Editor's Note: The following is reprinted with the permission of the Council on Foreign Relations.
Arab League foreign ministers met in the Iraqi capital of Baghdad today for a summit, during which they backed a UN peace plan (al-Jazeera) to end Syrian President Bashar al-Assad's year-long crackdown on anti-government protesters and army defectors. The six-point peace proposal, which calls for a temporary cease-fire between government and rebel forces, was developed by the joint UN-Arab League envoy to Syria, former UN secretary general Kofi Annan. Syria's Assad formally accepted Annan's plan earlier this week, and faces growing international pressure (NYT) to implement the deal.
"There's no reason to believe he'd have agreed, on Tuesday, to accept Annan's plan if he didn't believe it offered him a possibility of ending the crisis while remaining in power. Still, for all its flaws, Annan's plan is the only game in town. And matching the strongman in playing it might be key to the opposition's prospects in the weeks and months ahead," writes TIME's Tony Karon.
"The hope is that when–not if–the proposals are effectively stymied by Syria, the unanimously approved UN 'statement' by which the Annan proposals were launched might then be passed as a 'resolution.' More 'progress.' But a feckless statement will not be any more effective for having become a resolution," writes Robert Grenier for al-Jazeera.
"The last Arab League Summit held in Baghdad was in 1990, just months before Saddam Hussein invaded Kuwait. Since then, Iraq has effectively been out of the Arab fold–on account of war, sanctions, occupation and sectarian strife. This week's event marks a major milestone for Iraq and is the most tangible sign of its potential re-emergence as a regional player," writes CFR's Meghan L. O'Sullivan in an op-ed for Bloomberg.
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U.S. Suspends Food Aid to North Korea
The United States suspended food aid to North Korea due to Pyongyang's planned missile launch (al-Jazeera) in April, a U.S. Defense Department official said. The United States had agreed last month to provide North Korea with food assistance in exchange for a partial nuclear freeze and missile test moratorium.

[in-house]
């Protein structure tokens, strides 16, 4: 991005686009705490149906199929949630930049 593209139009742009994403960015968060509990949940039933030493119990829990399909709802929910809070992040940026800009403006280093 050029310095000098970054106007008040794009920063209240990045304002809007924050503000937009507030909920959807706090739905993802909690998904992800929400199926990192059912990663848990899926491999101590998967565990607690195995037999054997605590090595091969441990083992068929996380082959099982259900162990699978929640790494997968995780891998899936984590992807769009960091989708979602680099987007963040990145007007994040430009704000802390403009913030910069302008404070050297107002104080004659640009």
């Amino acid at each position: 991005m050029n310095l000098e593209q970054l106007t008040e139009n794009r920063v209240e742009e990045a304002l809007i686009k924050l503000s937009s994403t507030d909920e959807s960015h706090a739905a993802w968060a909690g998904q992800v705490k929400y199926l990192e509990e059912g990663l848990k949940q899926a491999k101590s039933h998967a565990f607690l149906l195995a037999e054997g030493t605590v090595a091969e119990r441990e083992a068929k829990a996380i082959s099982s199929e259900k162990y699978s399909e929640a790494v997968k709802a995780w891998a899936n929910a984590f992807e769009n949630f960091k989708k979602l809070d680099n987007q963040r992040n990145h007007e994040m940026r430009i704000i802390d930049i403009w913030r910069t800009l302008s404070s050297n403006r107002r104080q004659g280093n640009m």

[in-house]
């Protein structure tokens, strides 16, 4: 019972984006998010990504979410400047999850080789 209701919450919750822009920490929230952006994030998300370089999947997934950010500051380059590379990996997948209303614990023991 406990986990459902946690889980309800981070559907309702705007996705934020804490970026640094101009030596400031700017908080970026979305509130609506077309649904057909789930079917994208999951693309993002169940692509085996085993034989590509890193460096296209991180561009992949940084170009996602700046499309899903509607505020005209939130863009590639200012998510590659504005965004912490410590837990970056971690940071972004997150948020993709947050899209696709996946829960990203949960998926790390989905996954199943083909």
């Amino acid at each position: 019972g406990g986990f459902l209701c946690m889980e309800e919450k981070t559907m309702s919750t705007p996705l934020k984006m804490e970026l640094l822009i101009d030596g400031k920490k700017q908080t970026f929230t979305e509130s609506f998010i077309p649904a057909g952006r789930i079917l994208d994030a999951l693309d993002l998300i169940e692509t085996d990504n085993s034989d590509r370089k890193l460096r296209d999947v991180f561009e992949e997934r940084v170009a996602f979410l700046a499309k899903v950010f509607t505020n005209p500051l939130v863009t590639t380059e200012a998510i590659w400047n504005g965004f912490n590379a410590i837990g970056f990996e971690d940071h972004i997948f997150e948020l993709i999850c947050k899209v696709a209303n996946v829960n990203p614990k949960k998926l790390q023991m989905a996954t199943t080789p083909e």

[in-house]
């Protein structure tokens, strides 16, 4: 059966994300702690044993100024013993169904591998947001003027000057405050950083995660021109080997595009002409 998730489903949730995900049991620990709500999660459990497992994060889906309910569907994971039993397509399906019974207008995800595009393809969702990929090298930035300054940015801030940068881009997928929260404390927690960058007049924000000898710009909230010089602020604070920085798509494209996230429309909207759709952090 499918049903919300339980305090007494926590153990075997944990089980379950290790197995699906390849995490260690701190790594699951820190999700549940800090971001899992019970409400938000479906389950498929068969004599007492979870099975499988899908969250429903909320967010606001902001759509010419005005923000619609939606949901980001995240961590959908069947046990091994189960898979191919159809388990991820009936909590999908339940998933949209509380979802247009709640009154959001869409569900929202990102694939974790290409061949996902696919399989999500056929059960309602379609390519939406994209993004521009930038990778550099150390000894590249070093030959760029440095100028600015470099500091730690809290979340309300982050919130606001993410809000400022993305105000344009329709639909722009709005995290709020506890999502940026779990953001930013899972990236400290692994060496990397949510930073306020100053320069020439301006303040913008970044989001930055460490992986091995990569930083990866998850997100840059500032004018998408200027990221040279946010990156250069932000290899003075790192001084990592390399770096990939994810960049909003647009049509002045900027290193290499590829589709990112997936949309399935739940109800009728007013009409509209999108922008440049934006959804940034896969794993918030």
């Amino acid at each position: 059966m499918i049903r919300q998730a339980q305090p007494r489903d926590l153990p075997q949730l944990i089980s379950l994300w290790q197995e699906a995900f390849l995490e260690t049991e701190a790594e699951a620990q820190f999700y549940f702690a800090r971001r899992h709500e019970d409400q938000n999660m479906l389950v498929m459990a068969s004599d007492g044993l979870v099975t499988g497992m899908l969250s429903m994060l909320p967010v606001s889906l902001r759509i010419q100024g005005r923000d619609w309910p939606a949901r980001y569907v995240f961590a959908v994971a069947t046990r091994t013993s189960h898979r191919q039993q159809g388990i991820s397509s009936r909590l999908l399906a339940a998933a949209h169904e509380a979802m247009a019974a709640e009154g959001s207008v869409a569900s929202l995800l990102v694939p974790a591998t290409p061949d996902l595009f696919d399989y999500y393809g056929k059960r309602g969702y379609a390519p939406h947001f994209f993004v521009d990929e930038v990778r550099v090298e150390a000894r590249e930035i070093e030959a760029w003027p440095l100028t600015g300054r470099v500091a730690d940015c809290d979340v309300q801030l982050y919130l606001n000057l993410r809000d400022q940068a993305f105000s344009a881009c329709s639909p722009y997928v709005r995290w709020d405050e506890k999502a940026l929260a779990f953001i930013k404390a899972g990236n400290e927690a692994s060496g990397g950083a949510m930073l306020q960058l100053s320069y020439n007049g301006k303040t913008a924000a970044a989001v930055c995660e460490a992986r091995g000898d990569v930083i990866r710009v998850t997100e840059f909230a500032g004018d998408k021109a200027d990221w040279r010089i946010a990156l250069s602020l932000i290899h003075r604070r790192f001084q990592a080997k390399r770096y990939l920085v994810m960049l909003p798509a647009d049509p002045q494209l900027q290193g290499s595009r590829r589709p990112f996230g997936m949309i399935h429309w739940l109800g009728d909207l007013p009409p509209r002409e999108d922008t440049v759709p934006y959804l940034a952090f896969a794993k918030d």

Pyongyang is grappling with whether to choose international legitimacy or domestic political consolidation, says CFR's Scott A. Snyder in this CFR Interview.
CHINA: The government approved new financial reforms (WSJ) in the southeastern city of Wenzhou, allowing private lenders to operate as investment companies to help provide financing to small and medium-size enterprises, a move that could be indicative of future national financial reforms.
SOUTH AND CENTRAL ASIA
BRICS Leaders Meet in New Delhi
The leaders of Brazil, Russia, India, China, and South Africa are in New Delhi today for the fourth annual BRICS summit. The top priority for the five emerging markets is the creation of a new development bank (AFP) that could function as a counterweight to the World Bank.
CFR's Stewart M. Patrick analyzes the BRICS and their prospects for success on the world stage on his blog, The Internationalist.
PAKISTAN: Armed militants shot and killed eight people (Dawn) in two separate incidents in southwestern Balochistan province today, one of which targeted minority Shiites, and the other, UN workers.
Covert U.S. Strikes on the Rise in Yemen